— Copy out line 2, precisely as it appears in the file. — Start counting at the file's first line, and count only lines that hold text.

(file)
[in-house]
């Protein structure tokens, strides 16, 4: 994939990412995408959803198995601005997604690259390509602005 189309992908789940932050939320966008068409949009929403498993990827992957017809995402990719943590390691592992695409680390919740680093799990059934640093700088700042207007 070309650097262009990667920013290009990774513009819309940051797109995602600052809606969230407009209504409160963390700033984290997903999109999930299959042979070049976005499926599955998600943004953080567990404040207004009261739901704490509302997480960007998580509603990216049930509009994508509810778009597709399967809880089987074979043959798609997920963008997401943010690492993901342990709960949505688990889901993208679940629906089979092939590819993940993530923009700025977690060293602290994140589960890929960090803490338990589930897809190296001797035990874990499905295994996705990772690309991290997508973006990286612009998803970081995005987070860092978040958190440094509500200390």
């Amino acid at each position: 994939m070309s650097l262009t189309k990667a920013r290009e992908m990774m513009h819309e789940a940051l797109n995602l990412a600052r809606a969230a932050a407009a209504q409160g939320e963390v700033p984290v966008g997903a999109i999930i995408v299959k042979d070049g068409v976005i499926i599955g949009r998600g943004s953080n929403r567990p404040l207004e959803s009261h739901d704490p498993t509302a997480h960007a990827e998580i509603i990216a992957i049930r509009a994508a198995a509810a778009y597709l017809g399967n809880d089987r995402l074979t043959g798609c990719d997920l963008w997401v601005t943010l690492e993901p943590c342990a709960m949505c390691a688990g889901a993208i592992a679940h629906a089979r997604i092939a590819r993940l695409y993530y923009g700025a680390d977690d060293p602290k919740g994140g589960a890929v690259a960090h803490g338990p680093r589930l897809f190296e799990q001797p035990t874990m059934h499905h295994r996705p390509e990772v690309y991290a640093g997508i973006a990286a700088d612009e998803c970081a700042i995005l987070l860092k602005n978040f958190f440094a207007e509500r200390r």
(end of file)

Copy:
């Protein structure tokens, strides 16, 4: 994939990412995408959803198995601005997604690259390509602005 189309992908789940932050939320966008068409949009929403498993990827992957017809995402990719943590390691592992695409680390919740680093799990059934640093700088700042207007 070309650097262009990667920013290009990774513009819309940051797109995602600052809606969230407009209504409160963390700033984290997903999109999930299959042979070049976005499926599955998600943004953080567990404040207004009261739901704490509302997480960007998580509603990216049930509009994508509810778009597709399967809880089987074979043959798609997920963008997401943010690492993901342990709960949505688990889901993208679940629906089979092939590819993940993530923009700025977690060293602290994140589960890929960090803490338990589930897809190296001797035990874990499905295994996705990772690309991290997508973006990286612009998803970081995005987070860092978040958190440094509500200390």